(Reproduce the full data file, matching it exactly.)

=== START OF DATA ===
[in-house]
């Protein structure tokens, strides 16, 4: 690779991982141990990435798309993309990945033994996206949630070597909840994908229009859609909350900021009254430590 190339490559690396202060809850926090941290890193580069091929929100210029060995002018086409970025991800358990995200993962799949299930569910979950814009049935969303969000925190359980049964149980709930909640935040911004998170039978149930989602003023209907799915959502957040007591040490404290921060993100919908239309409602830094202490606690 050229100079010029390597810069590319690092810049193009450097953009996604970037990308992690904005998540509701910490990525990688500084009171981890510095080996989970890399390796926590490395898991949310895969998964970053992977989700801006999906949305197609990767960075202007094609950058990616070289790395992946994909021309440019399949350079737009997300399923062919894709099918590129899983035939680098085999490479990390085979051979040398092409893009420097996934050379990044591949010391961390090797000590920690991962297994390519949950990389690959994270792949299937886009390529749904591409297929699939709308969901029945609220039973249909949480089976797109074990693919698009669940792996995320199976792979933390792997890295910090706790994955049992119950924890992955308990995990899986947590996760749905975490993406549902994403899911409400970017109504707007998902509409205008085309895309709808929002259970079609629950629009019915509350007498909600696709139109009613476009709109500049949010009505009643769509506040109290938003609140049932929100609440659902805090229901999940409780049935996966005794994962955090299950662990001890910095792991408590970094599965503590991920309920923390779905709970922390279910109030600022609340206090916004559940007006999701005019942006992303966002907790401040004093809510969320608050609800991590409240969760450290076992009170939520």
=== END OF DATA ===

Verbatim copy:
[in-house]
């Protein structure tokens, strides 16, 4: 690779991982141990990435798309993309990945033994996206949630070597909840994908229009859609909350900021009254430590 190339490559690396202060809850926090941290890193580069091929929100210029060995002018086409970025991800358990995200993962799949299930569910979950814009049935969303969000925190359980049964149980709930909640935040911004998170039978149930989602003023209907799915959502957040007591040490404290921060993100919908239309409602830094202490606690 050229100079010029390597810069590319690092810049193009450097953009996604970037990308992690904005998540509701910490990525990688500084009171981890510095080996989970890399390796926590490395898991949310895969998964970053992977989700801006999906949305197609990767960075202007094609950058990616070289790395992946994909021309440019399949350079737009997300399923062919894709099918590129899983035939680098085999490479990390085979051979040398092409893009420097996934050379990044591949010391961390090797000590920690991962297994390519949950990389690959994270792949299937886009390529749904591409297929699939709308969901029945609220039973249909949480089976797109074990693919698009669940792996995320199976792979933390792997890295910090706790994955049992119950924890992955308990995990899986947590996760749905975490993406549902994403899911409400970017109504707007998902509409205008085309895309709808929002259970079609629950629009019915509350007498909600696709139109009613476009709109500049949010009505009643769509506040109290938003609140049932929100609440659902805090229901999940409780049935996966005794994962955090299950662990001890910095792991408590970094599965503590991920309920923390779905709970922390279910109030600022609340206090916004559940007006999701005019942006992303966002907790401040004093809510969320608050609800991590409240969760450290076992009170939520």